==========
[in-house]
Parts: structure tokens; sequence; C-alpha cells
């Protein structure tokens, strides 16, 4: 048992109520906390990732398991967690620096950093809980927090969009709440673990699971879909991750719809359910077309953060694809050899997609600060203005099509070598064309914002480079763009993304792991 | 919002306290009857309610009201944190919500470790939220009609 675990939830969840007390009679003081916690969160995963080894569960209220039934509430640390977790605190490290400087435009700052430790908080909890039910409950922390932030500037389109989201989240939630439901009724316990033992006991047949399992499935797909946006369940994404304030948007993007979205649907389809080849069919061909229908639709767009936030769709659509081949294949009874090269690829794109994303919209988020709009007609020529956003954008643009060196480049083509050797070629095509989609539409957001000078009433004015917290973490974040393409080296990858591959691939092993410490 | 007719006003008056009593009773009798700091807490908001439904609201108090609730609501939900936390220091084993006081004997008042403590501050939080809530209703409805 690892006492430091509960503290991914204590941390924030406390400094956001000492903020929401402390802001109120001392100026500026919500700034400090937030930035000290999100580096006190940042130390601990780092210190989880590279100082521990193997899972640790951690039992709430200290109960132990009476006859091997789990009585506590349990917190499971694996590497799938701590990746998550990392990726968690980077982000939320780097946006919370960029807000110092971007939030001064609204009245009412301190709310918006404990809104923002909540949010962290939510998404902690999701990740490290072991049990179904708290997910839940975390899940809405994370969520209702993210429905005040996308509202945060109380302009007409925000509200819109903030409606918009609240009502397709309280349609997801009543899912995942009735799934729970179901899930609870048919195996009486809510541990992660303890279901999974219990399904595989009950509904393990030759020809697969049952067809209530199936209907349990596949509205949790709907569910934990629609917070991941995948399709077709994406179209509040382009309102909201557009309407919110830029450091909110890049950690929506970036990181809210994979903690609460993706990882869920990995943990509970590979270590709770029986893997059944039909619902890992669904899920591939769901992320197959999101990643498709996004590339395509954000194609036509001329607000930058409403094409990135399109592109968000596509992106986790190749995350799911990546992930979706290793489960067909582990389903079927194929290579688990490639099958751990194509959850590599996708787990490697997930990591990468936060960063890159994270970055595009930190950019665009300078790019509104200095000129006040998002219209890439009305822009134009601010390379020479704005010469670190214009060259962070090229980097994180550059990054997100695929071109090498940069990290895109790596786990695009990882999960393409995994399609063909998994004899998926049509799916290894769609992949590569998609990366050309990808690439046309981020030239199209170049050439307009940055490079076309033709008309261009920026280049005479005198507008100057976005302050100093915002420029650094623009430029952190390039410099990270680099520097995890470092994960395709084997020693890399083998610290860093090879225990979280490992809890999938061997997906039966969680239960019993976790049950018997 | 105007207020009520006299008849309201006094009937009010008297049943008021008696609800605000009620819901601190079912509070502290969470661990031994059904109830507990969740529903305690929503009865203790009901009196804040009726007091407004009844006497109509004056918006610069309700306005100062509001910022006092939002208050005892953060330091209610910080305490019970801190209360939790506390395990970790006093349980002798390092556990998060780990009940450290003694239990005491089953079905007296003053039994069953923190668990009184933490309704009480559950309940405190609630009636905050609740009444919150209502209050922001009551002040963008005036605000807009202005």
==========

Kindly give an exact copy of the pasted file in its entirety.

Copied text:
[in-house]
Parts: structure tokens; sequence; C-alpha cells
């Protein structure tokens, strides 16, 4: 048992109520906390990732398991967690620096950093809980927090969009709440673990699971879909991750719809359910077309953060694809050899997609600060203005099509070598064309914002480079763009993304792991 | 919002306290009857309610009201944190919500470790939220009609 675990939830969840007390009679003081916690969160995963080894569960209220039934509430640390977790605190490290400087435009700052430790908080909890039910409950922390932030500037389109989201989240939630439901009724316990033992006991047949399992499935797909946006369940994404304030948007993007979205649907389809080849069919061909229908639709767009936030769709659509081949294949009874090269690829794109994303919209988020709009007609020529956003954008643009060196480049083509050797070629095509989609539409957001000078009433004015917290973490974040393409080296990858591959691939092993410490 | 007719006003008056009593009773009798700091807490908001439904609201108090609730609501939900936390220091084993006081004997008042403590501050939080809530209703409805 690892006492430091509960503290991914204590941390924030406390400094956001000492903020929401402390802001109120001392100026500026919500700034400090937030930035000290999100580096006190940042130390601990780092210190989880590279100082521990193997899972640790951690039992709430200290109960132990009476006859091997789990009585506590349990917190499971694996590497799938701590990746998550990392990726968690980077982000939320780097946006919370960029807000110092971007939030001064609204009245009412301190709310918006404990809104923002909540949010962290939510998404902690999701990740490290072991049990179904708290997910839940975390899940809405994370969520209702993210429905005040996308509202945060109380302009007409925000509200819109903030409606918009609240009502397709309280349609997801009543899912995942009735799934729970179901899930609870048919195996009486809510541990992660303890279901999974219990399904595989009950509904393990030759020809697969049952067809209530199936209907349990596949509205949790709907569910934990629609917070991941995948399709077709994406179209509040382009309102909201557009309407919110830029450091909110890049950690929506970036990181809210994979903690609460993706990882869920990995943990509970590979270590709770029986893997059944039909619902890992669904899920591939769901992320197959999101990643498709996004590339395509954000194609036509001329607000930058409403094409990135399109592109968000596509992106986790190749995350799911990546992930979706290793489960067909582990389903079927194929290579688990490639099958751990194509959850590599996708787990490697997930990591990468936060960063890159994270970055595009930190950019665009300078790019509104200095000129006040998002219209890439009305822009134009601010390379020479704005010469670190214009060259962070090229980097994180550059990054997100695929071109090498940069990290895109790596786990695009990882999960393409995994399609063909998994004899998926049509799916290894769609992949590569998609990366050309990808690439046309981020030239199209170049050439307009940055490079076309033709008309261009920026280049005479005198507008100057976005302050100093915002420029650094623009430029952190390039410099990270680099520097995890470092994960395709084997020693890399083998610290860093090879225990979280490992809890999938061997997906039966969680239960019993976790049950018997 | 105007207020009520006299008849309201006094009937009010008297049943008021008696609800605000009620819901601190079912509070502290969470661990031994059904109830507990969740529903305690929503009865203790009901009196804040009726007091407004009844006497109509004056918006610069309700306005100062509001910022006092939002208050005892953060330091209610910080305490019970801190209360939790506390395990970790006093349980002798390092556990998060780990009940450290003694239990005491089953079905007296003053039994069953923190668990009184933490309704009480559950309940405190609630009636905050609740009444919150209502209050922001009551002040963008005036605000807009202005």